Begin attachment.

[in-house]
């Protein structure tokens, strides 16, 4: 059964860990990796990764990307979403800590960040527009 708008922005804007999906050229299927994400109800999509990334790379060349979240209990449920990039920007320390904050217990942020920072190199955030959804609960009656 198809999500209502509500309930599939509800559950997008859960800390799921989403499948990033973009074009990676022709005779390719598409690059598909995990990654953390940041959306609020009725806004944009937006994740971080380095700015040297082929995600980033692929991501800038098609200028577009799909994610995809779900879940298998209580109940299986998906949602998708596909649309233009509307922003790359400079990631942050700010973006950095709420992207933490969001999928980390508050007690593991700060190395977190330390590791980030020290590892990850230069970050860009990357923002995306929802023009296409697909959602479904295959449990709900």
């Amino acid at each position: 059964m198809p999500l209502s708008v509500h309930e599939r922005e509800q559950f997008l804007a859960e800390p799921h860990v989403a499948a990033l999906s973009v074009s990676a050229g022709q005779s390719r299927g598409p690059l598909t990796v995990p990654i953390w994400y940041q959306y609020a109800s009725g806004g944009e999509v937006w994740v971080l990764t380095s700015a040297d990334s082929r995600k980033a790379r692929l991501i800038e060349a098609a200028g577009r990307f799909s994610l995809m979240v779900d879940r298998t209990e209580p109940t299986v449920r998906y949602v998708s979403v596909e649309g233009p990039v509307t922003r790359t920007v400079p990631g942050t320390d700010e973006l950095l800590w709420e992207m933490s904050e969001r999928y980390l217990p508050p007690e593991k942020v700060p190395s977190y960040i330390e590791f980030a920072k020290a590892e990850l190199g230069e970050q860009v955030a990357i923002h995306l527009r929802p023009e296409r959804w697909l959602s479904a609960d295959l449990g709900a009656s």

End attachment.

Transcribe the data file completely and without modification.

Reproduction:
[in-house]
């Protein structure tokens, strides 16, 4: 059964860990990796990764990307979403800590960040527009 708008922005804007999906050229299927994400109800999509990334790379060349979240209990449920990039920007320390904050217990942020920072190199955030959804609960009656 198809999500209502509500309930599939509800559950997008859960800390799921989403499948990033973009074009990676022709005779390719598409690059598909995990990654953390940041959306609020009725806004944009937006994740971080380095700015040297082929995600980033692929991501800038098609200028577009799909994610995809779900879940298998209580109940299986998906949602998708596909649309233009509307922003790359400079990631942050700010973006950095709420992207933490969001999928980390508050007690593991700060190395977190330390590791980030020290590892990850230069970050860009990357923002995306929802023009296409697909959602479904295959449990709900």
């Amino acid at each position: 059964m198809p999500l209502s708008v509500h309930e599939r922005e509800q559950f997008l804007a859960e800390p799921h860990v989403a499948a990033l999906s973009v074009s990676a050229g022709q005779s390719r299927g598409p690059l598909t990796v995990p990654i953390w994400y940041q959306y609020a109800s009725g806004g944009e999509v937006w994740v971080l990764t380095s700015a040297d990334s082929r995600k980033a790379r692929l991501i800038e060349a098609a200028g577009r990307f799909s994610l995809m979240v779900d879940r298998t209990e209580p109940t299986v449920r998906y949602v998708s979403v596909e649309g233009p990039v509307t922003r790359t920007v400079p990631g942050t320390d700010e973006l950095l800590w709420e992207m933490s904050e969001r999928y980390l217990p508050p007690e593991k942020v700060p190395s977190y960040i330390e590791f980030a920072k020290a590892e990850l190199g230069e970050q860009v955030a990357i923002h995306l527009r929802p023009e296409r959804w697909l959602s479904a609960d295959l449990g709900a009656s």